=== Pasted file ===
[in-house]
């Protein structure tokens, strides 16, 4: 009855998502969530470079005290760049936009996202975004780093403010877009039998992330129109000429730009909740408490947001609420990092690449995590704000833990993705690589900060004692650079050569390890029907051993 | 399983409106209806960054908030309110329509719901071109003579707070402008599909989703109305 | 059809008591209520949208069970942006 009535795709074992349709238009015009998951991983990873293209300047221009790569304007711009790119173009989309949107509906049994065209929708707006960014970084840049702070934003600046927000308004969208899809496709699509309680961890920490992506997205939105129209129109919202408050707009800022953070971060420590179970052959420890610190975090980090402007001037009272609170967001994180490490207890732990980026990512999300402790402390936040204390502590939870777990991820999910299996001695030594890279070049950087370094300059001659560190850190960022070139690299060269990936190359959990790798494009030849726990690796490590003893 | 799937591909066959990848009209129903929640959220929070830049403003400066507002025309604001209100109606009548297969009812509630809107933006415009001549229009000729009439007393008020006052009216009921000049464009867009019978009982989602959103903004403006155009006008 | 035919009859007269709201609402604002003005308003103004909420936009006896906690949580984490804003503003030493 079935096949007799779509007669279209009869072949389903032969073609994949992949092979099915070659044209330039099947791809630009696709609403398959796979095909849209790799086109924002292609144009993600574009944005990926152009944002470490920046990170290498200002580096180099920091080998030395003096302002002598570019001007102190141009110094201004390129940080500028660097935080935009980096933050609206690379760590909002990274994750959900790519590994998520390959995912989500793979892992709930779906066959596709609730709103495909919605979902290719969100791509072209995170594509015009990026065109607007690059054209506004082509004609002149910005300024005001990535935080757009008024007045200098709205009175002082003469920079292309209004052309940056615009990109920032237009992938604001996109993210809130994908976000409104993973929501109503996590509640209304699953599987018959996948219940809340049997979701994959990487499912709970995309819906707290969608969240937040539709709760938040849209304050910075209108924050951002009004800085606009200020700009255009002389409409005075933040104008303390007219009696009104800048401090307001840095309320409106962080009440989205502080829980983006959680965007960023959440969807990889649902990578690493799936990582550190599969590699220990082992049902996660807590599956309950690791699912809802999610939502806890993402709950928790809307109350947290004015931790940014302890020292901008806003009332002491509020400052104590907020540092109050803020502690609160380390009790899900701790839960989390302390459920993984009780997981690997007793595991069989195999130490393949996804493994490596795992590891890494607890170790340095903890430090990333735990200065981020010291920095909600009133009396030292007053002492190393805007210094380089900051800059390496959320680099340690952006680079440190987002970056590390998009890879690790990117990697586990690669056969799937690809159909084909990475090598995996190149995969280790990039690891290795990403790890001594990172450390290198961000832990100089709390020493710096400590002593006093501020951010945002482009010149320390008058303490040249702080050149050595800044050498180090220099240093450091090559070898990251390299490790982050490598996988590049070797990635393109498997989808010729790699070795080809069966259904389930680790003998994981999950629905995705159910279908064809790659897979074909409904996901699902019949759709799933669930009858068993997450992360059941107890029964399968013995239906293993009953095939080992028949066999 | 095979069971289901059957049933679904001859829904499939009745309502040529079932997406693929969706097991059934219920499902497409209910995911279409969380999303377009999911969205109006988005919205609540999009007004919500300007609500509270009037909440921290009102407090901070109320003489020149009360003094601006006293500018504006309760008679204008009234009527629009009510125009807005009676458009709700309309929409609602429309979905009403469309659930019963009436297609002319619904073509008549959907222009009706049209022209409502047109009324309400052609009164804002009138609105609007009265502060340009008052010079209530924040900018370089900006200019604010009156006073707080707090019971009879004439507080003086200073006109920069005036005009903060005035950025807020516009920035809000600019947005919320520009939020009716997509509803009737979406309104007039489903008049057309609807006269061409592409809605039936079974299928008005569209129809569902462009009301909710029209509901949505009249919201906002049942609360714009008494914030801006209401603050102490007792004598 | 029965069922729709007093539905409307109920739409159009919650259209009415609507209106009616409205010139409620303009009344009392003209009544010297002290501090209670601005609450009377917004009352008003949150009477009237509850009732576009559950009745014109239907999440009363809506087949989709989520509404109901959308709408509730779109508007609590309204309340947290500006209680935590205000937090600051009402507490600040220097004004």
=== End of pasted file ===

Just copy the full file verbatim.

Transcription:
[in-house]
């Protein structure tokens, strides 16, 4: 009855998502969530470079005290760049936009996202975004780093403010877009039998992330129109000429730009909740408490947001609420990092690449995590704000833990993705690589900060004692650079050569390890029907051993 | 399983409106209806960054908030309110329509719901071109003579707070402008599909989703109305 | 059809008591209520949208069970942006 009535795709074992349709238009015009998951991983990873293209300047221009790569304007711009790119173009989309949107509906049994065209929708707006960014970084840049702070934003600046927000308004969208899809496709699509309680961890920490992506997205939105129209129109919202408050707009800022953070971060420590179970052959420890610190975090980090402007001037009272609170967001994180490490207890732990980026990512999300402790402390936040204390502590939870777990991820999910299996001695030594890279070049950087370094300059001659560190850190960022070139690299060269990936190359959990790798494009030849726990690796490590003893 | 799937591909066959990848009209129903929640959220929070830049403003400066507002025309604001209100109606009548297969009812509630809107933006415009001549229009000729009439007393008020006052009216009921000049464009867009019978009982989602959103903004403006155009006008 | 035919009859007269709201609402604002003005308003103004909420936009006896906690949580984490804003503003030493 079935096949007799779509007669279209009869072949389903032969073609994949992949092979099915070659044209330039099947791809630009696709609403398959796979095909849209790799086109924002292609144009993600574009944005990926152009944002470490920046990170290498200002580096180099920091080998030395003096302002002598570019001007102190141009110094201004390129940080500028660097935080935009980096933050609206690379760590909002990274994750959900790519590994998520390959995912989500793979892992709930779906066959596709609730709103495909919605979902290719969100791509072209995170594509015009990026065109607007690059054209506004082509004609002149910005300024005001990535935080757009008024007045200098709205009175002082003469920079292309209004052309940056615009990109920032237009992938604001996109993210809130994908976000409104993973929501109503996590509640209304699953599987018959996948219940809340049997979701994959990487499912709970995309819906707290969608969240937040539709709760938040849209304050910075209108924050951002009004800085606009200020700009255009002389409409005075933040104008303390007219009696009104800048401090307001840095309320409106962080009440989205502080829980983006959680965007960023959440969807990889649902990578690493799936990582550190599969590699220990082992049902996660807590599956309950690791699912809802999610939502806890993402709950928790809307109350947290004015931790940014302890020292901008806003009332002491509020400052104590907020540092109050803020502690609160380390009790899900701790839960989390302390459920993984009780997981690997007793595991069989195999130490393949996804493994490596795992590891890494607890170790340095903890430090990333735990200065981020010291920095909600009133009396030292007053002492190393805007210094380089900051800059390496959320680099340690952006680079440190987002970056590390998009890879690790990117990697586990690669056969799937690809159909084909990475090598995996190149995969280790990039690891290795990403790890001594990172450390290198961000832990100089709390020493710096400590002593006093501020951010945002482009010149320390008058303490040249702080050149050595800044050498180090220099240093450091090559070898990251390299490790982050490598996988590049070797990635393109498997989808010729790699070795080809069966259904389930680790003998994981999950629905995705159910279908064809790659897979074909409904996901699902019949759709799933669930009858068993997450992360059941107890029964399968013995239906293993009953095939080992028949066999 | 095979069971289901059957049933679904001859829904499939009745309502040529079932997406693929969706097991059934219920499902497409209910995911279409969380999303377009999911969205109006988005919205609540999009007004919500300007609500509270009037909440921290009102407090901070109320003489020149009360003094601006006293500018504006309760008679204008009234009527629009009510125009807005009676458009709700309309929409609602429309979905009403469309659930019963009436297609002319619904073509008549959907222009009706049209022209409502047109009324309400052609009164804002009138609105609007009265502060340009008052010079209530924040900018370089900006200019604010009156006073707080707090019971009879004439507080003086200073006109920069005036005009903060005035950025807020516009920035809000600019947005919320520009939020009716997509509803009737979406309104007039489903008049057309609807006269061409592409809605039936079974299928008005569209129809569902462009009301909710029209509901949505009249919201906002049942609360714009008494914030801006209401603050102490007792004598 | 029965069922729709007093539905409307109920739409159009919650259209009415609507209106009616409205010139409620303009009344009392003209009544010297002290501090209670601005609450009377917004009352008003949150009477009237509850009732576009559950009745014109239907999440009363809506087949989709989520509404109901959308709408509730779109508007609590309204309340947290500006209680935590205000937090600051009402507490600040220097004004």